Raymond E. Davis v. James P. Jones, Sheriff, 93-LW-4583

CourtUnited States Court of Appeals (Ohio)
Writing for the CourtStephenson, J.
PartiesRAYMOND E. DAVIS, Plaintiff-Appellant v. JAMES P. JONES, SHERIFF, Defendant-Appellee Case
Docket Number93-LW-4583,93 CA 06
Decision Date28 September 1993

RAYMOND E. DAVIS, Plaintiff-Appellant

JAMES P. JONES, SHERIFF, Defendant-Appellee

No. 93 CA 06.

93-LW-4583 (4th)

Court of Appeals of Ohio, Fourth District, Hocking

September 28, 1993

John T. Wallace, Logan, Ohio, for Appellant.

Downes & Hurst, Rufus B. Hurst, Columbus, Ohio, for Appellee.


Stephenson, J.

This is an appeal from a summary judgment entered by the Hocking County Court of Common Pleas in favor James P. Jones, defendant below and appellee herein, on those claims brought against him (both individually and in his capacity as Sheriff of Hocking County, Ohio) by Raymond E. Davis, plaintiff below and-appellant herein. The following errors are assigned for our review:


The record reveals the following facts pertinent to this case. Appellant was hired by the Hocking County Sheriff's Department in 1981 and rose through the ranks to attain a detective position therein. On May 9, 1990, he was removed from that position. The parties are at odds over the reasons behind that removal. The Sheriff's Department asserted that appellant had engaged in far ranging misconduct including (1) abuse of sick leave, (2) the leak of confidential information during an investigation, (3) failure to communicate important information through the chain of command, (4) the making of negative comments about the department to non-employees thereby compromising the department's integrity and (5) the use of department information for personal gain. Appellant asserted that these reasons were all a ruse and that he had been removed because of his long involvement with union activities at the department.

In any event, the action spawned three (3) separate administrative and legal proceedings. Appellant filed a complaint with the State Employment Relations Board (hereinafter referred to as "SERB") alleging unfair labor practices. Although the original papers from those proceedings are not before us, there are various references throughout the record that SERB dismissed the complaint for having been filed beyond the statute of limitations specified in R.C. Chapter 4117. An appeal of that dismissal was taken and then, eventually, dropped. Appellant also took an appeal of his removal from the Sheriff's Department to the State Personnel Board of Review (hereinafter referred to as "SPBR"). Although the appeal was dismissed by SPBR for lack of jurisdiction, we reversed and remanded the case for further proceedings. See Davis v. Hocking Cty. Sheriff (1992), 76 Ohio App.3d 843. All indications from the record and the briefs are that this action is still pending before SPBR.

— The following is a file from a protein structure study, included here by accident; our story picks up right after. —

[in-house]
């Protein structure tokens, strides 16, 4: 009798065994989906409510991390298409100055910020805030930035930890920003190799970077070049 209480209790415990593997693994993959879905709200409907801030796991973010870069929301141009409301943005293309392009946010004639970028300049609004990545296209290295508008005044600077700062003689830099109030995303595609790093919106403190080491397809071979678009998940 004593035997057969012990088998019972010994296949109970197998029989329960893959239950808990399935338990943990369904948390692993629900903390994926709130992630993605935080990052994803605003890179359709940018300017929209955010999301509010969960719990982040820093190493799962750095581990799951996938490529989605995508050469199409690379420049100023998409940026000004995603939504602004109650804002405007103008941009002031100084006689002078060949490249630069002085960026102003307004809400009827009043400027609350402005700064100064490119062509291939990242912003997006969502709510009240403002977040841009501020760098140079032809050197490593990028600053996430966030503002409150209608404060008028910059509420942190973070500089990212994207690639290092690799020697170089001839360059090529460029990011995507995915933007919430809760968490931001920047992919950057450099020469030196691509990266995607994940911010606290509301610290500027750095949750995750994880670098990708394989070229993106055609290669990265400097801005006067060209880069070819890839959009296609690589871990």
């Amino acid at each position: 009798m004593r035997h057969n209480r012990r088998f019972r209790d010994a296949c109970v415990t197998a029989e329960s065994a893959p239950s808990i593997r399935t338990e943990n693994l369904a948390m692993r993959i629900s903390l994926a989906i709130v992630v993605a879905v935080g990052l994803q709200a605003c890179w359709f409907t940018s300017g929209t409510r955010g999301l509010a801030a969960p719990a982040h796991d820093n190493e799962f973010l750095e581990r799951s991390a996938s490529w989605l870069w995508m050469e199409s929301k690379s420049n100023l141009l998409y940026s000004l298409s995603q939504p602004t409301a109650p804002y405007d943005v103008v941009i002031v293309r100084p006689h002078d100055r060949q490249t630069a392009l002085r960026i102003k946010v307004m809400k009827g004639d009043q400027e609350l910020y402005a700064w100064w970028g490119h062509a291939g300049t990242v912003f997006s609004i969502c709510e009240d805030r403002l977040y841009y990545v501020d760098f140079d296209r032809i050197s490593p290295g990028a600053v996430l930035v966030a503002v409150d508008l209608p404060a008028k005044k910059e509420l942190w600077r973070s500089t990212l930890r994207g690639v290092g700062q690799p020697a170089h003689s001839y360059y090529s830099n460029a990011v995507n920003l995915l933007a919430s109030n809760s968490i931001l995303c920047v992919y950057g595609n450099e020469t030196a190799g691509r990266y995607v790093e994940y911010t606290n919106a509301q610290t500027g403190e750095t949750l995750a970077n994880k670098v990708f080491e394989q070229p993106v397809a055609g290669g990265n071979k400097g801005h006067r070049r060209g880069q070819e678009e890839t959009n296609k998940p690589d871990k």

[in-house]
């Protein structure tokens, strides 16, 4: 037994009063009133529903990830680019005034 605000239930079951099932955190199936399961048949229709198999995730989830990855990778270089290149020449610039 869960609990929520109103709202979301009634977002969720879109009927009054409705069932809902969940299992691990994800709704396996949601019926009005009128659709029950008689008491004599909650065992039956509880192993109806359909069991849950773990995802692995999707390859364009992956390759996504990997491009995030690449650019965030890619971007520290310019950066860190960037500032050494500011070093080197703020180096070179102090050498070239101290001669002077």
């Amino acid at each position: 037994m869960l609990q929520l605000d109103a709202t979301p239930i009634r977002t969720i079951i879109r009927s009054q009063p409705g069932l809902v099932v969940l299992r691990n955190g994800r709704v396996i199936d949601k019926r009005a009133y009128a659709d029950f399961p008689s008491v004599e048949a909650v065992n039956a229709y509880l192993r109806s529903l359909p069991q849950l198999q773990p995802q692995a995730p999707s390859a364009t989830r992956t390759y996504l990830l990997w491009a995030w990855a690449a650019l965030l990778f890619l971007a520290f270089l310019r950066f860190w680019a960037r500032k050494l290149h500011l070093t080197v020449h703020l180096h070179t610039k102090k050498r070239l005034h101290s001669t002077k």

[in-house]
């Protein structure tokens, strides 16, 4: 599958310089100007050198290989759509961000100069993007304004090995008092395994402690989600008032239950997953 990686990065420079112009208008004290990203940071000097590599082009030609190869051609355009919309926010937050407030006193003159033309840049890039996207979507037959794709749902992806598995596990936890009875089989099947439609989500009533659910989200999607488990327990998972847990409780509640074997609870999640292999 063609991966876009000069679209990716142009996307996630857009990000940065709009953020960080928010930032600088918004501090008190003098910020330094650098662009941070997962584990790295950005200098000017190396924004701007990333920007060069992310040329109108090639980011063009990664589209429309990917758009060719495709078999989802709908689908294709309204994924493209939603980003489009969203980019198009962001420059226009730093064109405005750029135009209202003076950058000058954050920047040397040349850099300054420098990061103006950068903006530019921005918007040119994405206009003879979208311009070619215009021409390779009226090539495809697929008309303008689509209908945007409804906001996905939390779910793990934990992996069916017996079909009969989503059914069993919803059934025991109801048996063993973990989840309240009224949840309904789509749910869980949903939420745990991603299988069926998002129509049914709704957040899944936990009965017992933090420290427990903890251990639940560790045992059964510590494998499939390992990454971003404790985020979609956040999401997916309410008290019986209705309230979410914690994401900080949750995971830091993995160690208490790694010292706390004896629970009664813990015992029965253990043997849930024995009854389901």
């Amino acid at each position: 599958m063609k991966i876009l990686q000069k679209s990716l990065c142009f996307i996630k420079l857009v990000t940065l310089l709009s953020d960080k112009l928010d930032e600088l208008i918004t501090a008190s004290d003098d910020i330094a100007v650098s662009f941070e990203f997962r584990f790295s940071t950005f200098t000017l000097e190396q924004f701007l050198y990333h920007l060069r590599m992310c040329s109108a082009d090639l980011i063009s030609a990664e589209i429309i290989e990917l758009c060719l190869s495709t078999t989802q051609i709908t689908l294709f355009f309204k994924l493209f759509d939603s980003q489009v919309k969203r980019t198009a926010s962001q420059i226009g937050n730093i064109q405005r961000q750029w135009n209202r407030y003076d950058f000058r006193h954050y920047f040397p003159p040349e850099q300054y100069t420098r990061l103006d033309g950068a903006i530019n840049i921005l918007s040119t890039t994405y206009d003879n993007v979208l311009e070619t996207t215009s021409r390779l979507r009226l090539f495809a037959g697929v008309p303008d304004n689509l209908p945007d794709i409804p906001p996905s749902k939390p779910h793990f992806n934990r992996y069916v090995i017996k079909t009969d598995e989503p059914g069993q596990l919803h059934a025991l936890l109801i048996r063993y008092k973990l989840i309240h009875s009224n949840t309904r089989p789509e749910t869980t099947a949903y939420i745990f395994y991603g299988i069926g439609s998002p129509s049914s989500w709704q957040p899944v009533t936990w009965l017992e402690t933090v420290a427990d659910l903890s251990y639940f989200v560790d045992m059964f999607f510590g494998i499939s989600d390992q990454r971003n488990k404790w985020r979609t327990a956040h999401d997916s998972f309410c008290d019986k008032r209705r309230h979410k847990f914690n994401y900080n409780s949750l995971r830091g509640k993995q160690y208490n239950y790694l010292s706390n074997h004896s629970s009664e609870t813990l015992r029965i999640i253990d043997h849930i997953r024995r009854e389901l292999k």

On June 11, 1991, appellant commenced the action below. The complaint, and subsequent amended complaint, set forth claims for wrongful termination of employment, violation of civil rights under Section 1983, Title 42, U.S. Code, violations of state and federal constitutional provisions and intentional infliction of emotional distress. In addition to $100,000.00 in compensatory and punitive damages, appellant sought judicial determination that his removal from employment was without just cause and in violation of his civil rights as well as an order reinstating his employment and an award for back wages and benefits. Appellee filed his answer denying all liability and raising numerous defenses.

On August 18, 1992, appellee moved for summary judgment on all claims asserted against him. On January 25, 1993, the lower court granted summary judgment on the four (4) claims previously discussed herein.[1] However, the court overruled the motion insofar as it related to a separate claim for defamation. This remaining matter came on for trial on February 22 & 23, 1993. At the conclusion of appellant's case, appellee moved for involuntary dismissal pursuant to Civ.R. 41(B)(2)(b) on the grounds that appellant had shown no right to relief. The motion was granted and a final judgment to that effect was entered on March 15, 1993. This appeal was then taken with respect to those issues previously determined on summary judgment.[2]